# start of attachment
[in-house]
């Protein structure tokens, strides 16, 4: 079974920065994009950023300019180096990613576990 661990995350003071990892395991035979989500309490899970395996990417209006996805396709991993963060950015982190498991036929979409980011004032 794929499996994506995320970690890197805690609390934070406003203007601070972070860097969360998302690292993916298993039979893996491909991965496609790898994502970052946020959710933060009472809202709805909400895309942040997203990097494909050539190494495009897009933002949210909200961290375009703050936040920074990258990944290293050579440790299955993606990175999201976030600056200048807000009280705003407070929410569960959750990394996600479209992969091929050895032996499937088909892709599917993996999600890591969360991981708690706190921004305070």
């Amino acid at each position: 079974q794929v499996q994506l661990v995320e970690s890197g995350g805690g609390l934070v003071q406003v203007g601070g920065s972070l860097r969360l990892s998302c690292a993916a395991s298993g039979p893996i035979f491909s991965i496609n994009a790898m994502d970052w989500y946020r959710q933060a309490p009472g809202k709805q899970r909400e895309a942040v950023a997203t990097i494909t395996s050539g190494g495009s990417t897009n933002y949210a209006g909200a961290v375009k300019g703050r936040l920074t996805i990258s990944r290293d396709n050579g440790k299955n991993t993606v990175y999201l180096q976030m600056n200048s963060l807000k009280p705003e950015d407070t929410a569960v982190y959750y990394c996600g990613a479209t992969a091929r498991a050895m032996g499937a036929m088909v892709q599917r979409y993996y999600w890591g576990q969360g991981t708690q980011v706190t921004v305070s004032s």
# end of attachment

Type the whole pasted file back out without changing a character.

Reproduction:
[in-house]
């Protein structure tokens, strides 16, 4: 079974920065994009950023300019180096990613576990 661990995350003071990892395991035979989500309490899970395996990417209006996805396709991993963060950015982190498991036929979409980011004032 794929499996994506995320970690890197805690609390934070406003203007601070972070860097969360998302690292993916298993039979893996491909991965496609790898994502970052946020959710933060009472809202709805909400895309942040997203990097494909050539190494495009897009933002949210909200961290375009703050936040920074990258990944290293050579440790299955993606990175999201976030600056200048807000009280705003407070929410569960959750990394996600479209992969091929050895032996499937088909892709599917993996999600890591969360991981708690706190921004305070």
């Amino acid at each position: 079974q794929v499996q994506l661990v995320e970690s890197g995350g805690g609390l934070v003071q406003v203007g601070g920065s972070l860097r969360l990892s998302c690292a993916a395991s298993g039979p893996i035979f491909s991965i496609n994009a790898m994502d970052w989500y946020r959710q933060a309490p009472g809202k709805q899970r909400e895309a942040v950023a997203t990097i494909t395996s050539g190494g495009s990417t897009n933002y949210a209006g909200a961290v375009k300019g703050r936040l920074t996805i990258s990944r290293d396709n050579g440790k299955n991993t993606v990175y999201l180096q976030m600056n200048s963060l807000k009280p705003e950015d407070t929410a569960v982190y959750y990394c996600g990613a479209t992969a091929r498991a050895m032996g499937a036929m088909v892709q599917r979409y993996y999600w890591g576990q969360g991981t708690q980011v706190t921004v305070s004032s």